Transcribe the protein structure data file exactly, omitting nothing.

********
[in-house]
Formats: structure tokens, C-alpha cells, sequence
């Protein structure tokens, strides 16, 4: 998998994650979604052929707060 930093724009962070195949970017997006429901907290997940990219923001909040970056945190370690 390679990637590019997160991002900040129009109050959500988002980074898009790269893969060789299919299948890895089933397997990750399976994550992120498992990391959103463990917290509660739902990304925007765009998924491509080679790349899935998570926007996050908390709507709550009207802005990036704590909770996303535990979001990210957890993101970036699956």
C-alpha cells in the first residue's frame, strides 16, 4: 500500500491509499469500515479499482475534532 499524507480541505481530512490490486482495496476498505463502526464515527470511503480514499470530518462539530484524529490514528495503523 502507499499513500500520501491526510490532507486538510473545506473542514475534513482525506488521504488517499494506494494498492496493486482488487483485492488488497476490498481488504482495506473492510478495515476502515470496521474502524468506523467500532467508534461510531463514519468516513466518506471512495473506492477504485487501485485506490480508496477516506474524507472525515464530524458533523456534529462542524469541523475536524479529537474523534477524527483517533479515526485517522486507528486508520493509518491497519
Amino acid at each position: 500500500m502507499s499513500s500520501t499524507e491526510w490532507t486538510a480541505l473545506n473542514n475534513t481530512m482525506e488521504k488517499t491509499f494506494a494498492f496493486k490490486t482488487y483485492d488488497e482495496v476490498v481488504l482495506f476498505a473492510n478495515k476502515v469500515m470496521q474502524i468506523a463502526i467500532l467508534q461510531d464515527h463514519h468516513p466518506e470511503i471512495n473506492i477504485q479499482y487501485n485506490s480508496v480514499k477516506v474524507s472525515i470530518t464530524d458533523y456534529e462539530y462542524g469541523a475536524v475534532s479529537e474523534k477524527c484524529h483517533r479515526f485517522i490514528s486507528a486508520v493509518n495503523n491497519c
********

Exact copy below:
[in-house]
Formats: structure tokens, C-alpha cells, sequence
């Protein structure tokens, strides 16, 4: 998998994650979604052929707060 930093724009962070195949970017997006429901907290997940990219923001909040970056945190370690 390679990637590019997160991002900040129009109050959500988002980074898009790269893969060789299919299948890895089933397997990750399976994550992120498992990391959103463990917290509660739902990304925007765009998924491509080679790349899935998570926007996050908390709507709550009207802005990036704590909770996303535990979001990210957890993101970036699956």
C-alpha cells in the first residue's frame, strides 16, 4: 500500500491509499469500515479499482475534532 499524507480541505481530512490490486482495496476498505463502526464515527470511503480514499470530518462539530484524529490514528495503523 502507499499513500500520501491526510490532507486538510473545506473542514475534513482525506488521504488517499494506494494498492496493486482488487483485492488488497476490498481488504482495506473492510478495515476502515470496521474502524468506523467500532467508534461510531463514519468516513466518506471512495473506492477504485487501485485506490480508496477516506474524507472525515464530524458533523456534529462542524469541523475536524479529537474523534477524527483517533479515526485517522486507528486508520493509518491497519
Amino acid at each position: 500500500m502507499s499513500s500520501t499524507e491526510w490532507t486538510a480541505l473545506n473542514n475534513t481530512m482525506e488521504k488517499t491509499f494506494a494498492f496493486k490490486t482488487y483485492d488488497e482495496v476490498v481488504l482495506f476498505a473492510n478495515k476502515v469500515m470496521q474502524i468506523a463502526i467500532l467508534q461510531d464515527h463514519h468516513p466518506e470511503i471512495n473506492i477504485q479499482y487501485n485506490s480508496v480514499k477516506v474524507s472525515i470530518t464530524d458533523y456534529e462539530y462542524g469541523a475536524v475534532s479529537e474523534k477524527c484524529h483517533r479515526f485517522i490514528s486507528a486508520v493509518n495503523n491497519c